As an economic center for the region, money spent locally creates a ripple effect across the county and region, supporting farmers, craftspeople, contractors, plumbers, electricians, landscapers and many other small businesses, the HBC said.

“Small businesses are the heart of every community,” Byrne said. “They provide services and jobs, but they also provide a sense of creativity and the personality and the identity of the community.”

The HBC is doubling down its efforts for Hudson’s business community by holding virtual meetings each week and preparing to reopen when the time comes.

“There’s a lot of work being done across organizations and agencies, so we’re making every effort to avoid duplication of efforts and to help coordinate work and break down existing barriers of communication,” Petraglia said. “Some of that includes purchasing large amounts of masks, face shields, gloves and sanitizer to be able to distribute to stores and restaurants.”

With the Capital District entering Phase 1 of New York Forward, a four phase plan, construction, agriculture, forestry, fishing, hunting, manufacturing, wholesale trade and retail were allowed to reopen with restrictions.

Retail businesses, for example, are limited to curbside or in-store pick-up and drop-off.

Small business owners in these categories are deciding how to reopen and bring in much-needed revenue while protecting themselves and customers.

Both a business owner and small business advocate, Byrne said she feels as if the state is being rushed to reopen for purely economic reasons.

“I think that that’s happening because we’re not getting sufficient federal funding and the states are running out of money,” Byrne said.

By giving businesses the green light to reopen, she said it shifts from community-based solutions to an individual one.

Byrne said the sentiment is shared among many small businesses in Hudson, and many anticipate staying closed longer than mandated.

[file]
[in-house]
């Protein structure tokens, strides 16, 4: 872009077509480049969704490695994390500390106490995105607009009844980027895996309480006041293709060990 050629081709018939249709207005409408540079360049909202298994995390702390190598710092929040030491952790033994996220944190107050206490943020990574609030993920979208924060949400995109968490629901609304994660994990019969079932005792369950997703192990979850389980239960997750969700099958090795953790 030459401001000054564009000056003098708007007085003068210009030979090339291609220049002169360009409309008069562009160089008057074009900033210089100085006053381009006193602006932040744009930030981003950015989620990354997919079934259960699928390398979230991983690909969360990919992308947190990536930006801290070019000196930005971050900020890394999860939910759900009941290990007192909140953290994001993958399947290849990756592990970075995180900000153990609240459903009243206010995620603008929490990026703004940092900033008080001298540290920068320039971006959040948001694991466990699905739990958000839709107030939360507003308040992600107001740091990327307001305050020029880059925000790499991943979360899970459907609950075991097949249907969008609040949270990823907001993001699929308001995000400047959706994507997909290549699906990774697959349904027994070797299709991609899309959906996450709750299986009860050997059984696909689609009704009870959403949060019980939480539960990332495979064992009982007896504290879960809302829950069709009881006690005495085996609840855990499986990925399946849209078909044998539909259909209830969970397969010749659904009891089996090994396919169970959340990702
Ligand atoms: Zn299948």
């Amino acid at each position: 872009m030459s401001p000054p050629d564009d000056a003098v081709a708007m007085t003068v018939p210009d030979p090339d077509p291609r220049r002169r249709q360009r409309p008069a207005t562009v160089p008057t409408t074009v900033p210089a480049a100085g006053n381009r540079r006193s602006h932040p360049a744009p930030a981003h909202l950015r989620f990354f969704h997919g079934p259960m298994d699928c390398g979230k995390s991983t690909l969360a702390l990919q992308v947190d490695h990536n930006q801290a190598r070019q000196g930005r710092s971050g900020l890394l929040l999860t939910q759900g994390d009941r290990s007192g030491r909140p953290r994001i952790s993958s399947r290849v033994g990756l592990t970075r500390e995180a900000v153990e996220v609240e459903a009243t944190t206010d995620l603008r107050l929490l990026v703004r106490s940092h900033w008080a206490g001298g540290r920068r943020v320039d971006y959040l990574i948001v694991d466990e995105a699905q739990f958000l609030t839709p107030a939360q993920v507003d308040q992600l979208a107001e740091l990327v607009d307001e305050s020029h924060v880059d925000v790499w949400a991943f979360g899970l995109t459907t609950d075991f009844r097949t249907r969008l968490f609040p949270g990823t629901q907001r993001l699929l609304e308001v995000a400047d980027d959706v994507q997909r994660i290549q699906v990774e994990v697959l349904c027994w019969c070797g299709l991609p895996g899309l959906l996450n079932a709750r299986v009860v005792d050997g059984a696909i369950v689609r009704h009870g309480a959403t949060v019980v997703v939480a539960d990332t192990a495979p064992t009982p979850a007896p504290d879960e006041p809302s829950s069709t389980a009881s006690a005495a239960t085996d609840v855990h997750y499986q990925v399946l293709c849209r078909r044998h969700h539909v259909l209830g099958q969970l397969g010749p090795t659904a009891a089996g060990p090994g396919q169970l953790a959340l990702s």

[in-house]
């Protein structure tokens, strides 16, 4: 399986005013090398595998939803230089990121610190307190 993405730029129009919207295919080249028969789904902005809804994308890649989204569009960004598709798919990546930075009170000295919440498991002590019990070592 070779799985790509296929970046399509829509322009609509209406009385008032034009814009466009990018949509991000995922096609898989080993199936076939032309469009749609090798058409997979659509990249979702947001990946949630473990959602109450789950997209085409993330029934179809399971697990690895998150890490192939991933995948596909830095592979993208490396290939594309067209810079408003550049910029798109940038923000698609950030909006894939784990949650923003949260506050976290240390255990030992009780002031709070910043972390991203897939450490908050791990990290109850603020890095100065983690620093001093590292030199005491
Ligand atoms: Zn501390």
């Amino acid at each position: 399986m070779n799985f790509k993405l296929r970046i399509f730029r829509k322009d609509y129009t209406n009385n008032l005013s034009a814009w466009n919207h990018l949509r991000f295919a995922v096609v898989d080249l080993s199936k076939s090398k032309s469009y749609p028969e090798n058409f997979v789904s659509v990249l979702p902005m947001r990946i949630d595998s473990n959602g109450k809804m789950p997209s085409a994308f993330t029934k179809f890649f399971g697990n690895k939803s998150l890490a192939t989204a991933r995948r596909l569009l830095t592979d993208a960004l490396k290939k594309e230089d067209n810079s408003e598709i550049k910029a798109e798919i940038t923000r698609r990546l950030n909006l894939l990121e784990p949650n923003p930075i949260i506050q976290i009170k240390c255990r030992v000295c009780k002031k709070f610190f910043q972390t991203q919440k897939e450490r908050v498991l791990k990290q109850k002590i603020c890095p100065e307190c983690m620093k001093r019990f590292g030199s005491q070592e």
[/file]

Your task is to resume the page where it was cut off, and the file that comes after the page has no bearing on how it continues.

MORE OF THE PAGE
“I’m trying to get ready,” said Chuck Rosenthal, owner of Valley Variety. “Am I comfortable reopening or do I know what it’s going to be like is where the question is.”

As the sole proprietor, Rosenthal said he is concerned about being able to help customers, monitor capacity and fulfill safety regulations at the same time once the store reopens.

“It’s not about trying to encourage huge amounts of tourism, it’s about slowly, quietly re-stimulating the local economy and as we do each phase of that, we can expand beyond that,” Byrne said. “It’s really, really smart and important that we not rush into it and try to encourage a ton of visitation from outside the community right now.”

Rosenthal said many people he has seen in Hudson have masks on or are at the ready — but not everyone.

“I think it’s a combination of the warmer weather and people thinking...just because everything’s open, that that means everything is fine,” Rosenthal said. “People are anxious to get back to somewhere that seems normal.”

The Columbia Economic Development Corporation is the fiscal agent for the program.

Bonds can be purchased at, where a list of participating businesses can be found.

Abby Hoover is a reporter for the Register-Star. Contact her at

Johnson Newspapers 7.1